Vladimir Tretchikoff Dies at 92

The artist that painted the best selling art print of all time recently passed away. I hadn’t noticed it until a reader (Irv) pointed out an article in the New York Times.
Vladimir Tretchikoff painted the popular “Chinese Girl”, also known as the “Green Lady” or the “Blue Lady” in 1950. Throughout the 1960s and 70s his prints hung in many living rooms worldwide.

Vladimir Tretchikoff - Chinese Girl

The Green Lady made the “king of kitsch” (a nickname he hated) a commercial hit, allowing him to travel the world during his life time, but art critics never took him seriously.

“The Russian-born South African artist Tretchikoff toured the world on the back of his painting’s popularity. He generated controversy in interviews, exhibited his work in department stores and became one of the first artists to target the “ordinary” public as the true audience for his work.” BBC

The article in the NY Times says..
“If sales are a yardstick, then Mr. Tretchikoff was a Leonardo, and his most popular painting was, as Ms. Mercorio (his daughter) often says, his Mona Lisa.”

Popularity can make an artist like Andy Warhol seem cool, or it can make an artist like Thomas Kinkade seem very uncool. It makes me think about branding and how a brand is marketed.
If art museums started throwing out their Warhols and replaced them with works by Vladimir Tretchikoff, would it change the way people think about the artists?

Vladimir Griegorovich Tretchikoff
December 13, 1913 – August 26, 2006

About Dion

Australian artist and observer of things.. all kinds of things. I like a wide variety of art, from the weird and wonderful to the bold and beautiful.. and everything in between.

Comments

  1. Looks like he was the Andy Warhol of his day. Sold a bunch of paintings, made a bunch of money and gave the people what they wanted.

  2. This is a very interesting question. I wrote something this winter on this topic and now I am inspired to find it and post it. The basic idea is that the nature of the museum-gallery system makes it difficult for a popular artist to be recognized as a great artist. The reason is that if ordinary people could decide what “art” is, it would threaten the authority of the people who now have that power.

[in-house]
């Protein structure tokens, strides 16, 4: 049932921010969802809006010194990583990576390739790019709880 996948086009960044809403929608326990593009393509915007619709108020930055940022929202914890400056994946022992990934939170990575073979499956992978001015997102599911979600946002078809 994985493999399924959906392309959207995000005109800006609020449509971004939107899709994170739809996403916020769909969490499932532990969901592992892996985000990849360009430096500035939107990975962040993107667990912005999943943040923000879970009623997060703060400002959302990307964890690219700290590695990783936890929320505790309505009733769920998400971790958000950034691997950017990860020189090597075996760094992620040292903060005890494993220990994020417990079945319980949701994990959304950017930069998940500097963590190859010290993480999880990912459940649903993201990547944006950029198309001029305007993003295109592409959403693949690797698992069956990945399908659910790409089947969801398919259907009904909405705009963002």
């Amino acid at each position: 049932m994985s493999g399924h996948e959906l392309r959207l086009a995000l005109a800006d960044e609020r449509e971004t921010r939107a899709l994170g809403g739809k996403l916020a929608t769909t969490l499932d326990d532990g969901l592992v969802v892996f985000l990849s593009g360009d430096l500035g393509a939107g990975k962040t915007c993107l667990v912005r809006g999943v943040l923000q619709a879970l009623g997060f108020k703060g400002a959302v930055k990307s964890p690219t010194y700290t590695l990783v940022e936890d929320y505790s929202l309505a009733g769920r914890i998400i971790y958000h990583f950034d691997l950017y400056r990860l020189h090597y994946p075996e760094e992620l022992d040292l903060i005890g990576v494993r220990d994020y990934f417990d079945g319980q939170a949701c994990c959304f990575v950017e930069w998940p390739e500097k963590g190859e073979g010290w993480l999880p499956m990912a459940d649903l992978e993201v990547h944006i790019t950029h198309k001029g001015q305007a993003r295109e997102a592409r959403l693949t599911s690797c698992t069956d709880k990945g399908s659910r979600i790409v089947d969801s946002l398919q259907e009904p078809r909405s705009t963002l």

3. Found it… What is Art?

  4. The difference between Tretchikoff and Warhol does not lie in money made and popularity enjoyed. It is that Warhol changed how art looks, is perceived and consumed by the world. Tretchikoff gave the world something done quite competently, but with a style already known and understood. Even if we were to separate genres and look at Tretchikoff as a twentieth century realist, he did not change the way we look at anything, including home decor. As far as Mr. Zipser’s contention that the museum/gallery system prevents “ordinary” people from determining contemporary taste, I would say this: The current guardians and caretakers of art and it’s appraisal are more likely to appreciate art of any period in the context of an ongoing history than people who perhaps have never studied art, it’s manufacture and reception in the world. If I have a medical problem, I will go to a doctor, if I have a plumbing problem, I will seek out a plumber etc. Without a doubt, that same museum/gallery system has it’s problems such as commercial galleries having perhaps too much control and influence over academic institutions where, presumably, market value of a work of art is not how we determine it’s aesthetic worth. Keep in mind however, a public perfectly prepared to ignore the abilities of thousands of performers in deference to the questionable talent found on “American Idol” would, no doubt, have the same effect on visual art. No, thank you. I seriously doubt that fear of losing their authority and power is the motivation for the behaviour of any museum or gallery.

  5. I’ll have to agree with the last anonymous.

  6. It’s all about money and power. Poor people lack power thats why they go and watch football instead of Opera but it’s Opera that gets the government funding and football gets nothing. It’s the same with art. Most of us are relatively poor but we like good paintings. Rich people already houses full of nice things but they inflict piles of bricks, Tracy Emins knickers, Damiens dead fish, and other assorted tosh on the rest of us using our taxes to pay for it. Thats why you often see rich people laughing a lot. They are laughing at us plebs.

  7. Such bitterness! I’m poor and I don’t think my taxes have anything to do with how much and what kind of art rich people buy. Without the money of Pope Julius II, any of the Medici, Louis XIV-XVI, Napoleon, Peggy Guggenheim, etc. there would scarcely be any art history. During the Renaissance, no artist painted to please himself. Paper was expensive and some colors wouldn’t be bought without a financial advance. I am an American painter working in what is basically a traditional style and, no surprise, have never received a grant or fellowship. However, rich people sometimes make endowments and scholarships, etc. No matter how much of the art that gets funded is not to my taste, I’m glad that even art I don’t like gets funded. I am also the long winded anonymous above.

    Lighten up Earl. No one is laughing at you.

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